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The gateway of St Nicholas's Hospital and St Nicholas's Farmhouse

A Grade II Listed Building in Canterbury, Kent

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Coordinates

Latitude: 51.2831 / 51°16'59"N

Longitude: 1.0534 / 1°3'12"E

OS Eastings: 613031

OS Northings: 158199

OS Grid: TR130581

Mapcode National: GBR TY1.H4Z

Mapcode Global: VHLGM.60RQ

Entry Name: The gateway of St Nicholas's Hospital and St Nicholas's Farmhouse

Listing Date: 29 September 1952

Last Amended: 6 June 2014

Grade: II

Source: Historic England

Source ID: 1085633

English Heritage Legacy ID: 171165

Location: Harbledown and Rough Common, Canterbury, Kent, CT2

County: Kent

District: Canterbury

Civil Parish: Harbledown and Rough Common

Built-Up Area: Canterbury

Traditional County: Kent

Lieutenancy Area (Ceremonial County): Kent

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Summary

Farmhouse, originally a chantry house; C16 or earlier, remodelled in 1685.

Description

Farmhouse, originally chantry house; C16 or earlier, remodelled in 1685.

MATERIALS: timber-framed building, partly rebuilt in brick, with plaster and brick infill and some tile-hanging; tiled roof.

EXTERIOR: the gateway is at the south-east end of the range and consists of a pedestrian archway on the ground floor, flanked by heavy timber posts with a half-hipped gable over containing an attic window. This gable is plastered on the north-east front and tile-hung on the south-west, both oversailing on a bressumer. The farmhouse, originally the chantry house, has some exposed timber framing with plaster and red-brick infill. The south front, of two storeys with three casement windows, is tile-hung. The north-east front has been mainly rebuilt in red brick and has a stone inscribed "WPO 1685" - the date the rest of the hospital was rebuilt.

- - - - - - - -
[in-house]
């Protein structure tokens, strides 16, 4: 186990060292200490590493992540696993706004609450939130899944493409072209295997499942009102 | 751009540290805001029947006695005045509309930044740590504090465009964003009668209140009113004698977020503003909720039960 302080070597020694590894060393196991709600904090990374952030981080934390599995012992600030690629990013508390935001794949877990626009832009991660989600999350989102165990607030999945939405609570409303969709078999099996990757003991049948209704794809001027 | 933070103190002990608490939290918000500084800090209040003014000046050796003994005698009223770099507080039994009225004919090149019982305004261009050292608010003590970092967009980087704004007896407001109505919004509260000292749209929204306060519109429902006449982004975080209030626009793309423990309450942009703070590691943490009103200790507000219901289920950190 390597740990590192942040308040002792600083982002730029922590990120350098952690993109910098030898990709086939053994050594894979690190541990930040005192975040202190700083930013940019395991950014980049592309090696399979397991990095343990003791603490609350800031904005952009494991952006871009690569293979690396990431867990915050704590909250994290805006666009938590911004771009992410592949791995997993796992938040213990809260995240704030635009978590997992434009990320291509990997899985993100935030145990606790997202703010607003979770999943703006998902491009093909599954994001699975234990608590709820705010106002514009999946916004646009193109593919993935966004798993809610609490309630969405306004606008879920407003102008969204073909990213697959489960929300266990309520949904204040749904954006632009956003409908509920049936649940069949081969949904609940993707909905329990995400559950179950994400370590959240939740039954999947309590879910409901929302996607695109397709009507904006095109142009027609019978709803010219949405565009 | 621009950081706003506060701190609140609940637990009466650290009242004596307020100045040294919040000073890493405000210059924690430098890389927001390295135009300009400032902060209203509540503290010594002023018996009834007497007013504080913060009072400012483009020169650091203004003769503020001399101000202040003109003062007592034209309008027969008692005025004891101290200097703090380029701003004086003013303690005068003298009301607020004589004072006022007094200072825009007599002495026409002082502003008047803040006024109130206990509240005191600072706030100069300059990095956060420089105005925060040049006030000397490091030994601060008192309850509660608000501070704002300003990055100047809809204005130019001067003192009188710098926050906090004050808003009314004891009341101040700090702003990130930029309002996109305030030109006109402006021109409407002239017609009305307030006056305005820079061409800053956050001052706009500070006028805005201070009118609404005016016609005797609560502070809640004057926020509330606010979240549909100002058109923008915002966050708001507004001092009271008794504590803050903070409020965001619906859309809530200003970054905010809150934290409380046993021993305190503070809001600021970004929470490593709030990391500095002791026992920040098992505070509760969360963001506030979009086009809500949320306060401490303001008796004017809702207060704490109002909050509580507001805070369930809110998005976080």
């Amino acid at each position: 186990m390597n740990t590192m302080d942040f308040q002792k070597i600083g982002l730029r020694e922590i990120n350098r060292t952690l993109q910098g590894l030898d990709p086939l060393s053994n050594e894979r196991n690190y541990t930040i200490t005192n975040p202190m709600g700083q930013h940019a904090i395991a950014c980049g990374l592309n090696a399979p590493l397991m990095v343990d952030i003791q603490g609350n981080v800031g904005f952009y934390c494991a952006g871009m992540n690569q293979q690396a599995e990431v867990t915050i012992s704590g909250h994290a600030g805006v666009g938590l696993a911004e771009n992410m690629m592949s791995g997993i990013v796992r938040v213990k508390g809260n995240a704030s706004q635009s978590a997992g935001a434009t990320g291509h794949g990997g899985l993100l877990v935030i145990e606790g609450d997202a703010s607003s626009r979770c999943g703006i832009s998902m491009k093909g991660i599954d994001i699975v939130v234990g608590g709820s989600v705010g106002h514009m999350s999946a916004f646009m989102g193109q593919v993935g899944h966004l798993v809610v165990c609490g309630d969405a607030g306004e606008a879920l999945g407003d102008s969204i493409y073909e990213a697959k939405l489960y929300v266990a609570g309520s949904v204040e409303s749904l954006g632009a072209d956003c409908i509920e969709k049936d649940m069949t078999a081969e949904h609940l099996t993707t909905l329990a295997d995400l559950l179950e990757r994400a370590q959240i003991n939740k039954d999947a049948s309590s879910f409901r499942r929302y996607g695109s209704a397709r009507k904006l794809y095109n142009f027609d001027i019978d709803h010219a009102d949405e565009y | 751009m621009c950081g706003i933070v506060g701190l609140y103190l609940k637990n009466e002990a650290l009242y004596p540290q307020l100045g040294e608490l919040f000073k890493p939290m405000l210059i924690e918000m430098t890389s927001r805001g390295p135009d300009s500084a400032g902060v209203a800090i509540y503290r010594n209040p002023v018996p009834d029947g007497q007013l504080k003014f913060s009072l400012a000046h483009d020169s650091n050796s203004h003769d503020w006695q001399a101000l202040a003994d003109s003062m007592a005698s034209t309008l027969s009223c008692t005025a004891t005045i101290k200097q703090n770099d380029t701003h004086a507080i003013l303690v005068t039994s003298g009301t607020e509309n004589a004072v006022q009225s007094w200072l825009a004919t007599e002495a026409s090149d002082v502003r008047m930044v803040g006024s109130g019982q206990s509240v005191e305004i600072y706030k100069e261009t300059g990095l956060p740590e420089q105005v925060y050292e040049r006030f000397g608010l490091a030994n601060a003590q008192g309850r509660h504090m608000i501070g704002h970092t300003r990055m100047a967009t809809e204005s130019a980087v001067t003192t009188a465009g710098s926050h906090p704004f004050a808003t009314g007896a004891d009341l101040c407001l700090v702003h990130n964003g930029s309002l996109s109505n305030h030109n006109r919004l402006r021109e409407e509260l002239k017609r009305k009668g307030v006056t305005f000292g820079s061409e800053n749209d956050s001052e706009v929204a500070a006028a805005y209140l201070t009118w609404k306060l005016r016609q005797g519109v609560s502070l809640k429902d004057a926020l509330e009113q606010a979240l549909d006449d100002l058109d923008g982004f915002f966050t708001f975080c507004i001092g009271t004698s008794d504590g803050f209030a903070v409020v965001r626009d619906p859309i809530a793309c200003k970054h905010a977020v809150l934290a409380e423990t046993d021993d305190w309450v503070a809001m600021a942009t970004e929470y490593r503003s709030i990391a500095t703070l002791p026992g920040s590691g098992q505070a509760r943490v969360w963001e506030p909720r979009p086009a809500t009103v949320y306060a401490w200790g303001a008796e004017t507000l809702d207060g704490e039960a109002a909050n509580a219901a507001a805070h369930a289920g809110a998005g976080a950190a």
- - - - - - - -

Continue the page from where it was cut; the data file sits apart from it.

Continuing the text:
INTERIOR: not inspected.

History

The site is that of a leper hospital, probably the first in England, founded c.1084 by Lanfranc, archbishop of Canterbury 1070-89, and in operation until the end of the C14. Henry II visited St Nicholas's on his penitential journey to Canterbury in 1174, when he donated to the leprous brethren and submitted to a flogging. After c.1400 the hospital became an almshouse for the poor. The present building is believed to have originated as a chantry house, providing accommodation for priests employed to say Mass for the souls of benefactors and their families. The hospital was recorded to have had sixty places for poor men and women in 1562; it was reconstituted in 1565, and the domestic quarters were rebuilt in 1685 and again in 1840. It is still an almshouse today, for retired people.

At least 350 religious houses and hospitals for the care of lepers (known as leper or lazar houses) were established In England between the close of the C11 and 1350. Many have disappeared, destroyed during the dissolution of the monasteries in the 1530s or simply decayed. Some remain, however – including this one, the oldest; St Mary Magdalen at Stourbridge near Cambridge; St Mary Magdalen in Sprowston, Norwich; and the hospital of St Mary the Virgin, IIford. Others survive as ruins or archaeological sites.

Leprosy, known today as Hansen's disease, had entered England by the C4 and was endemic by 1050. Leper houses were usually built on the edge of towns and cities or, if they were in rural areas, near to crossroads or major travel routes – such as this one, on the Canterbury-London road. They needed to retain contact with society to beg alms, trade and offer services such as prayers for the souls of benefactors. There was high demand for places and 'leprous brothers and sisters' were often accepted fully into the monastic order of the house. Most houses had their own chapel and rituals for prayer and singing went on throughout the day.

Many lepers retained contact with their family and friends, being allowed to make visits home and to receive visitors. Attitudes began to change in the C14, particularly after the horrors of the Black Death (1347-1350), as fear of contagion led to greater restriction and isolation. However by this time leprosy was in retreat – possibly due to greater immunity in the population – and many houses fell into disuse or were put to new uses, often becoming almshouses for the sick and disabled poor.

Reasons for Listing

The gateway of St Nicholas's Hospital and St Nicholas's Farmhouse, a building of the C16 or earlier remodelled in 1685, is listed at Grade II for the following principal reasons:
* Historic interest: a former chantry house belonging to St Nicholas's Hospital, England's earliest leper hospital founded by Archbishop Lanfranc c.1084;
* Architectural interest: a timber-framed building retaining substantial early fabric and evidence of a dated late-C17 remodelling;
* Group value: with the other listed structures belonging to St Nicholas's Hospital.

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